In a preordered set or partially ordered set then the meet or infimum of a subset of elements is, if it exists, the largest element which is smaller or equal to all the elements in the set. If this element is member of the original subset, then it is also called the minimum of that subset.
If we think of the pre-ordered ste as a category (a (0,1)-category) then the meet is the limit over the given subset, if it exists, regarded as a diagram. Thus in a partially ordered set this is unique if it exists, otherwise it is unique up to isomorphism.
If $x$ and $y$ are elements of a poset, then their meet, or infimum, is an element $x \wedge y$ of the poset such that:
In a proset, a meet may be defined similarly, but it need not be unique. (However, it is still unique up to the natural equivalence in the proset.)
The above definition is for the meet of two elements of a poset, but it can easily be generalised to any number of elements. It may be more common to use ‘meet’ for a meet of finitely many elements and ‘infimum’ for a meet of (possibly) infinitely many elements, but they are the same concept. The meet may also be called the minimum if it equals one of the original elements.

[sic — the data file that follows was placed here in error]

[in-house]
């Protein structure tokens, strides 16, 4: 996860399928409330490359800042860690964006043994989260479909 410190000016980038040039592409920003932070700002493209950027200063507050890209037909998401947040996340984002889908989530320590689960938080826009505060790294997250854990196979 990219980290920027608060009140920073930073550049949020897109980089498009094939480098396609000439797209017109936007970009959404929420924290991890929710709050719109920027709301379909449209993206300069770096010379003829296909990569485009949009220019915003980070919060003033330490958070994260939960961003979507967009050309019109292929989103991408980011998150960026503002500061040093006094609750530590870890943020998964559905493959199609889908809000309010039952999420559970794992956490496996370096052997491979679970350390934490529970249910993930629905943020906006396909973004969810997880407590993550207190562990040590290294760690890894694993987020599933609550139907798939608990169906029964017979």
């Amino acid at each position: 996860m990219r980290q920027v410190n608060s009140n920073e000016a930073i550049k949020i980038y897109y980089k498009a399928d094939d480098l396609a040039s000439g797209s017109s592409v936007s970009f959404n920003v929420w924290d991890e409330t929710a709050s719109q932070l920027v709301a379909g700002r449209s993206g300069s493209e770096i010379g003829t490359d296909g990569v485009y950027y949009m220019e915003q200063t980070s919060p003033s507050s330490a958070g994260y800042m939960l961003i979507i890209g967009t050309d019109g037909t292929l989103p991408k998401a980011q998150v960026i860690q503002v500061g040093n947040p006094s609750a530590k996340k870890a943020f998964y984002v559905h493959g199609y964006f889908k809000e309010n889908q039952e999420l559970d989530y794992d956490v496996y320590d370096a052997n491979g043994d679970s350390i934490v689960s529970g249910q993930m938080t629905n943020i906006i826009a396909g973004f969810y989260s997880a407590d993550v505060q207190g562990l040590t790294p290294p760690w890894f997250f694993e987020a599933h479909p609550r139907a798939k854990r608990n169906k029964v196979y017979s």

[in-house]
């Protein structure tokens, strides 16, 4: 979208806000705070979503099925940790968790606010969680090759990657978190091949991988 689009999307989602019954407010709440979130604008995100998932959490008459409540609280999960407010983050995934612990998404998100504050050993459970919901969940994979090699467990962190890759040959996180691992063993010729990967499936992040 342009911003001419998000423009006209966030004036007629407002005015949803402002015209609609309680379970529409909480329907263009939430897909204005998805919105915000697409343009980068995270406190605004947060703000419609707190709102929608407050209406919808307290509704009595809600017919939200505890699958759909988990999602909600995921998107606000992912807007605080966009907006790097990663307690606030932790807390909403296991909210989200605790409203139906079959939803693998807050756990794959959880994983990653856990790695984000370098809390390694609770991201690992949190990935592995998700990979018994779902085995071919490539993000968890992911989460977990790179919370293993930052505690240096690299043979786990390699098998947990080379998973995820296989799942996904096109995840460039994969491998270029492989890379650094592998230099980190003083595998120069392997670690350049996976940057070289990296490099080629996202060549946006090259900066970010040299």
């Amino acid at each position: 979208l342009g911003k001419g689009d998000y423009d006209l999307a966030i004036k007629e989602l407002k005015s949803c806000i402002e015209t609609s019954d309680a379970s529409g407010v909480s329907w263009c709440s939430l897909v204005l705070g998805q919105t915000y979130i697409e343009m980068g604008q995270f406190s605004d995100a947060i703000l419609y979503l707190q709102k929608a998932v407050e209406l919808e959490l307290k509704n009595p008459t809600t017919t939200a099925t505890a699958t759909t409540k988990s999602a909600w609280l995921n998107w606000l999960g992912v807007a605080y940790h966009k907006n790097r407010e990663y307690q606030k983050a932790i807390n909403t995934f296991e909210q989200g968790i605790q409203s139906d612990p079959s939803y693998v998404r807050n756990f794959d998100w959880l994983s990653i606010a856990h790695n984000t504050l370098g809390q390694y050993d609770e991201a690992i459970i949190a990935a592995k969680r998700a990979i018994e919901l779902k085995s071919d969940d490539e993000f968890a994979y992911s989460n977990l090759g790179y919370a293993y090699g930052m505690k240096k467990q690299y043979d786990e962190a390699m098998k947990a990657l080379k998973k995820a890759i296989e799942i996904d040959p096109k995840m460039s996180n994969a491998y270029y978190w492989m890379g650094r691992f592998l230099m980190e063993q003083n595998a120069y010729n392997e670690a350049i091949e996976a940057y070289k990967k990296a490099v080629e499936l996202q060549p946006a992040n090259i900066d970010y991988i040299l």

A poset that has all finite meets is a meet-semilattice. A poset that has all infima is an inflattice.
A meet of subsets or subobjects is called an intersection.
A meet of no elements is a top element.
Any element $a$ is a meet of that one element.
Often one considers infima of subsets of the real numbers $\mathbb{R}$, regarded with their canonical preordering, which in this case is in fact a total order.
For $S \subset \mathbb{R}$ a subset, say that a lower bound is an element $b \in \mathbb{R}$ such that $\underset{s \in S \subset \mathbb{R}}{\forall}( b \leq s )$.
Then the infimum of $S$ is, if it exists, that lower bound $inf(S)$ of $S$ such that for $b$ any other lower bound of $S$ then $b \leq inf(S)$.
As a poset is a special kind of category, a meet is simply a product in that category.
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